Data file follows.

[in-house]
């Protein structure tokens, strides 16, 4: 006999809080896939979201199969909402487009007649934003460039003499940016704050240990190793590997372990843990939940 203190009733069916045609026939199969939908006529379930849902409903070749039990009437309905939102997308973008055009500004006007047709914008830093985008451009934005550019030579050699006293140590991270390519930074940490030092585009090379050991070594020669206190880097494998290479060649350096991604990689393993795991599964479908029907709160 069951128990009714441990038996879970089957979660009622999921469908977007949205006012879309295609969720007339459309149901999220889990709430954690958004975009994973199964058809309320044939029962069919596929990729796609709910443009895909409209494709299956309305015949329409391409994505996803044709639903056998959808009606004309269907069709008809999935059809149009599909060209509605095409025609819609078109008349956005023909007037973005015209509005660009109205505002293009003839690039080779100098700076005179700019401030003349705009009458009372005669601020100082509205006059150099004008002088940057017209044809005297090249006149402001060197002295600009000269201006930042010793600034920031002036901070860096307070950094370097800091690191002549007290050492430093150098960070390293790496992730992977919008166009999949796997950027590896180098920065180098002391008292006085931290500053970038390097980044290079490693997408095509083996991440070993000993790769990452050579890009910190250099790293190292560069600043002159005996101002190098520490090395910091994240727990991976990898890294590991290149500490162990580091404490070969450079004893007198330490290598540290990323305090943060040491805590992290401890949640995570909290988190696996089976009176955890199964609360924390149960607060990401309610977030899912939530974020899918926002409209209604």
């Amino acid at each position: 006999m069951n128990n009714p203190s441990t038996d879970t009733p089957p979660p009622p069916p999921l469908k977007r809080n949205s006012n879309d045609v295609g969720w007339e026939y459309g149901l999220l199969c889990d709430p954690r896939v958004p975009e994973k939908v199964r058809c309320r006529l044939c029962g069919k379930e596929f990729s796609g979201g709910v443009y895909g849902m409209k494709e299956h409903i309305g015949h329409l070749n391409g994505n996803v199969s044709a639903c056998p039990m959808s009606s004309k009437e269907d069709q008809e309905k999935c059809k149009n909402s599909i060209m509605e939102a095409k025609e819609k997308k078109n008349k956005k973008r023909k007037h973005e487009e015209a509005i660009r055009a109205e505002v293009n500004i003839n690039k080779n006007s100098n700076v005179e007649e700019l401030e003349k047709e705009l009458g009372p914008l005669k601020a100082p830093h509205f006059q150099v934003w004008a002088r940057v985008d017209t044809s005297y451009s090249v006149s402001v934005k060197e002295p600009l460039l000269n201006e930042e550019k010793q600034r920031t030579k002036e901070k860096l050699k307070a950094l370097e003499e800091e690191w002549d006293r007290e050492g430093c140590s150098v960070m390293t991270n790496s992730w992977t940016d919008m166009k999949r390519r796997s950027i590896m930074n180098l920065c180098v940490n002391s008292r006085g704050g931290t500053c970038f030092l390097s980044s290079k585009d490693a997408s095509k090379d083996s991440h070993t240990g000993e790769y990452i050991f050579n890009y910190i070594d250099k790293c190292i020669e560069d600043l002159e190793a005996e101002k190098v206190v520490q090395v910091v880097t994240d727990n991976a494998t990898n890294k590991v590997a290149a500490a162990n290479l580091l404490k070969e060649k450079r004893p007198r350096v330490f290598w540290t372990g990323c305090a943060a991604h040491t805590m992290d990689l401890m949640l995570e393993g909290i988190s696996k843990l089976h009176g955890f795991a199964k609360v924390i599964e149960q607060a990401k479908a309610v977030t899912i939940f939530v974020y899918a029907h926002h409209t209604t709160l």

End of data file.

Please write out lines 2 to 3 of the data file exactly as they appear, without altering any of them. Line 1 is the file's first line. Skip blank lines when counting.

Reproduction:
């Protein structure tokens, strides 16, 4: 006999809080896939979201199969909402487009007649934003460039003499940016704050240990190793590997372990843990939940 203190009733069916045609026939199969939908006529379930849902409903070749039990009437309905939102997308973008055009500004006007047709914008830093985008451009934005550019030579050699006293140590991270390519930074940490030092585009090379050991070594020669206190880097494998290479060649350096991604990689393993795991599964479908029907709160 069951128990009714441990038996879970089957979660009622999921469908977007949205006012879309295609969720007339459309149901999220889990709430954690958004975009994973199964058809309320044939029962069919596929990729796609709910443009895909409209494709299956309305015949329409391409994505996803044709639903056998959808009606004309269907069709008809999935059809149009599909060209509605095409025609819609078109008349956005023909007037973005015209509005660009109205505002293009003839690039080779100098700076005179700019401030003349705009009458009372005669601020100082509205006059150099004008002088940057017209044809005297090249006149402001060197002295600009000269201006930042010793600034920031002036901070860096307070950094370097800091690191002549007290050492430093150098960070390293790496992730992977919008166009999949796997950027590896180098920065180098002391008292006085931290500053970038390097980044290079490693997408095509083996991440070993000993790769990452050579890009910190250099790293190292560069600043002159005996101002190098520490090395910091994240727990991976990898890294590991290149500490162990580091404490070969450079004893007198330490290598540290990323305090943060040491805590992290401890949640995570909290988190696996089976009176955890199964609360924390149960607060990401309610977030899912939530974020899918926002409209209604």
């Amino acid at each position: 006999m069951n128990n009714p203190s441990t038996d879970t009733p089957p979660p009622p069916p999921l469908k977007r809080n949205s006012n879309d045609v295609g969720w007339e026939y459309g149901l999220l199969c889990d709430p954690r896939v958004p975009e994973k939908v199964r058809c309320r006529l044939c029962g069919k379930e596929f990729s796609g979201g709910v443009y895909g849902m409209k494709e299956h409903i309305g015949h329409l070749n391409g994505n996803v199969s044709a639903c056998p039990m959808s009606s004309k009437e269907d069709q008809e309905k999935c059809k149009n909402s599909i060209m509605e939102a095409k025609e819609k997308k078109n008349k956005k973008r023909k007037h973005e487009e015209a509005i660009r055009a109205e505002v293009n500004i003839n690039k080779n006007s100098n700076v005179e007649e700019l401030e003349k047709e705009l009458g009372p914008l005669k601020a100082p830093h509205f006059q150099v934003w004008a002088r940057v985008d017209t044809s005297y451009s090249v006149s402001v934005k060197e002295p600009l460039l000269n201006e930042e550019k010793q600034r920031t030579k002036e901070k860096l050699k307070a950094l370097e003499e800091e690191w002549d006293r007290e050492g430093c140590s150098v960070m390293t991270n790496s992730w992977t940016d919008m166009k999949r390519r796997s950027i590896m930074n180098l920065c180098v940490n002391s008292r006085g704050g931290t500053c970038f030092l390097s980044s290079k585009d490693a997408s095509k090379d083996s991440h070993t240990g000993e790769y990452i050991f050579n890009y910190i070594d250099k790293c190292i020669e560069d600043l002159e190793a005996e101002k190098v206190v520490q090395v910091v880097t994240d727990n991976a494998t990898n890294k590991v590997a290149a500490a162990n290479l580091l404490k070969e060649k450079r004893p007198r350096v330490f290598w540290t372990g990323c305090a943060a991604h040491t805590m992290d990689l401890m949640l995570e393993g909290i988190s696996k843990l089976h009176g955890f795991a199964k609360v924390i599964e149960q607060a990401k479908a309610v977030t899912i939940f939530v974020y899918a029907h926002h409209t209604t709160l």